The Dunhill Medical Trust has partnered with the Association of British Neurologists to co-fund a three three-year Doctoral Training Fellowship to support talented clinicians with an interest in developing a research career.
The Association of British Neurologists has, for over 10 years, been organising a prestigious clinical research training fellowships scheme. These are awarded to trainees who want to study an aspect of clinical neuroscience in depth for three years and obtain an MD or PhD degree. The current recipient of this joint award is Dr Evan Edmond of the University of Oxford.
A deeper understanding of neurodegenerative processes is a necessary step for the development of treatments to change the outlook in these devastating conditions.
I am a clinical research fellow in Neurology with a research interest in the development of imaging biomarkers in motor neurone disease (MND). Through an intercalated degree in medical school and ongoing research alongside working as a junior doctor, I developed a skillset and interest in advanced medical imaging techniques.
MND is a progressive, fatal condition involving degeneration of the motor system in the brain and spinal cord, causing progressive weakness, speech, swallowing and breathing difficulties. At least 5000 people in the UK are living with MND, and many more bear the physical and emotional burden of their care.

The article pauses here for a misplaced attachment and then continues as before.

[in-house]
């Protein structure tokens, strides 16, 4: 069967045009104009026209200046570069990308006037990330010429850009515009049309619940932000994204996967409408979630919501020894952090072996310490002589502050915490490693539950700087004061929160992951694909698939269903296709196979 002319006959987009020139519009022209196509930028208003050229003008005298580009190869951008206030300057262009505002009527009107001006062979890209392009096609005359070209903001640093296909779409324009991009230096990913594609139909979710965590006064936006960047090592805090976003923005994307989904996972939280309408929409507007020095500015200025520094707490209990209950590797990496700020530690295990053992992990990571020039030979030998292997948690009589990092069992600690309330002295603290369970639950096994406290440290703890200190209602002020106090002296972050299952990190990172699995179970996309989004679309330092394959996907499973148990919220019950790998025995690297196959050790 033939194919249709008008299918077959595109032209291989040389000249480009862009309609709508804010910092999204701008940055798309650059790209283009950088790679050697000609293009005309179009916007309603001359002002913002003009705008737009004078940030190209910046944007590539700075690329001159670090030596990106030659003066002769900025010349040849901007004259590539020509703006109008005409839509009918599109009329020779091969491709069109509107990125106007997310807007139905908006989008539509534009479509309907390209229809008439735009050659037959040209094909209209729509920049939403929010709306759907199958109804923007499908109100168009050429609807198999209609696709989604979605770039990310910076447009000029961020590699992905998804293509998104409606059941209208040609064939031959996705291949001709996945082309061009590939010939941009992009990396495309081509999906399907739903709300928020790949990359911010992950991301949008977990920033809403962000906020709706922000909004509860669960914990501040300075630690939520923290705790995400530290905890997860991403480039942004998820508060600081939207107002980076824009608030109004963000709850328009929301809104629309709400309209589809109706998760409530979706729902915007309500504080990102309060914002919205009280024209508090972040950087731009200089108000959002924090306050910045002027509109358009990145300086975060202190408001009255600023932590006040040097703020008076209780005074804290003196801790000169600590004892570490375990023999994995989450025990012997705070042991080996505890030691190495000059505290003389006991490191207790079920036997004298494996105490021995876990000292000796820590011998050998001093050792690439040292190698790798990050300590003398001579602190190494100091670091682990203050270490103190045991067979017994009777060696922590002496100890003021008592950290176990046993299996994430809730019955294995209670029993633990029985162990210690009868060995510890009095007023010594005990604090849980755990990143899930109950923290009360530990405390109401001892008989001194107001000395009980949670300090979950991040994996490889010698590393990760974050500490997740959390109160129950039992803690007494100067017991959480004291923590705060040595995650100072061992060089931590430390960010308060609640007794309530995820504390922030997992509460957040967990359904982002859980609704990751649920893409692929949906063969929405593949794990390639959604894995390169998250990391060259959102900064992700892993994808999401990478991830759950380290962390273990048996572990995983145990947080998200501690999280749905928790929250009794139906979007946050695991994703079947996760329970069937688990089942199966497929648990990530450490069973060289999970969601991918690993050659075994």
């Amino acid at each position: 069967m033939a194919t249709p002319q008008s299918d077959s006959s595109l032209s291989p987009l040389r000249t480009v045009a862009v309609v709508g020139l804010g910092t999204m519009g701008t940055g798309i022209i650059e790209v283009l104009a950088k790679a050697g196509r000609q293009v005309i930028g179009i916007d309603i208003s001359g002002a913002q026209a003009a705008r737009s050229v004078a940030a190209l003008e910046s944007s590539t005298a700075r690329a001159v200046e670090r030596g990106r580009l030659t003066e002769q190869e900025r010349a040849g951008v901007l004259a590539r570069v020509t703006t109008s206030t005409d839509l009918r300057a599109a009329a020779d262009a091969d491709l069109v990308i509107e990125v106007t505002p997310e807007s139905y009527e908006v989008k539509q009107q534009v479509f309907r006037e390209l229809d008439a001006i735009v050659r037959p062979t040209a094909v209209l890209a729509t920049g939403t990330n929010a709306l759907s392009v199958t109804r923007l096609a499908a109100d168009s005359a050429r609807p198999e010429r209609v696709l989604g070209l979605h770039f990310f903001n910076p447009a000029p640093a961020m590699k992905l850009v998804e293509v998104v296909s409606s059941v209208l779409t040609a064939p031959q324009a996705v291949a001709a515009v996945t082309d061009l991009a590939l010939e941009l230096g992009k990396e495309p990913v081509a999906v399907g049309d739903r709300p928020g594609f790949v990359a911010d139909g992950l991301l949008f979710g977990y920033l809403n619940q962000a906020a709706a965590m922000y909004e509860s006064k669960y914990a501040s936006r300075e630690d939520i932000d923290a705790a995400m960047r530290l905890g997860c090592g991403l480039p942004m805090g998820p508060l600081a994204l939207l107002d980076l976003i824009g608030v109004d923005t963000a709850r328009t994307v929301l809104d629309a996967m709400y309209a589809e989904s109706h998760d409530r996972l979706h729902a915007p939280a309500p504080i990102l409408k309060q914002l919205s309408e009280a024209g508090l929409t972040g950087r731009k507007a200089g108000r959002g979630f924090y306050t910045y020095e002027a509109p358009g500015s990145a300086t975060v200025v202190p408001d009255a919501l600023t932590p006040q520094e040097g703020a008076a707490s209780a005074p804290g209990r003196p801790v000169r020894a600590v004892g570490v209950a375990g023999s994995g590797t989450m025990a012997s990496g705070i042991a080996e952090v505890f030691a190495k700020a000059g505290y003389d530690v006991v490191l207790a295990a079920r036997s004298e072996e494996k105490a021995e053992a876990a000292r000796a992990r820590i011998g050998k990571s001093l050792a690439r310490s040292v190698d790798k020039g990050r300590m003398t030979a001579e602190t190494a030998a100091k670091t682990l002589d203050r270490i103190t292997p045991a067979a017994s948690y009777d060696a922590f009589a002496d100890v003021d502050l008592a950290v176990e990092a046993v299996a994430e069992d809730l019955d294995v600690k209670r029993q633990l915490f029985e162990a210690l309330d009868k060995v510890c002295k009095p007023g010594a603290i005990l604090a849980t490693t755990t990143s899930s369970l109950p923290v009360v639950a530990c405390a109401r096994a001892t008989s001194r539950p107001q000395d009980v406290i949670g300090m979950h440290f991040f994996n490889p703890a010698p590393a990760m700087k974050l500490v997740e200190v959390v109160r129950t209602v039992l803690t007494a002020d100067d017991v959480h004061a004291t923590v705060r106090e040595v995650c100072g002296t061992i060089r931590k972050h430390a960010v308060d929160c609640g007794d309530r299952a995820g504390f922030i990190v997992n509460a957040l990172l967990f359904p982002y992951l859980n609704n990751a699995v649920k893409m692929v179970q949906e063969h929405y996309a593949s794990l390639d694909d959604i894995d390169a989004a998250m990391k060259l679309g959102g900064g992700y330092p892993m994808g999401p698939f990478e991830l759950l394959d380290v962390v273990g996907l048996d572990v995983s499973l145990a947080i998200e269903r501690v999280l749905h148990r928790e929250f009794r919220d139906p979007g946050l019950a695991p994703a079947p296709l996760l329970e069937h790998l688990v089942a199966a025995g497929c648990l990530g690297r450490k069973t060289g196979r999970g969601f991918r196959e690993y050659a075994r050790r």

My area of research is the application of cutting edge scanning techniques (magnetic resonance imaging and magnetoencephalography) to find the earliest signs of the disease in the brain and spinal cord. Prof. Martin Turner and Prof. Charlotte Stagg supervise this project at the Nuffield Department of Clinical Neurosciences, University of Oxford.
The support of the Dunhill Medical Trust through awarding a clinical research training fellowship in 2018 has allowed me to pursue this research.
Finding early signs of the disease process (biomarkers) would suggest targets for treatment. Sensitive biomarkers will also help to make clinical trials of new treatments more reliable, faster and cheaper to run. More broadly, understanding MND has wider implications for a range of neurodegenerative diseases often associated with aging. A deeper understanding of neurodegenerative processes is a necessary step for the development of treatments to change the outlook in these devastating conditions.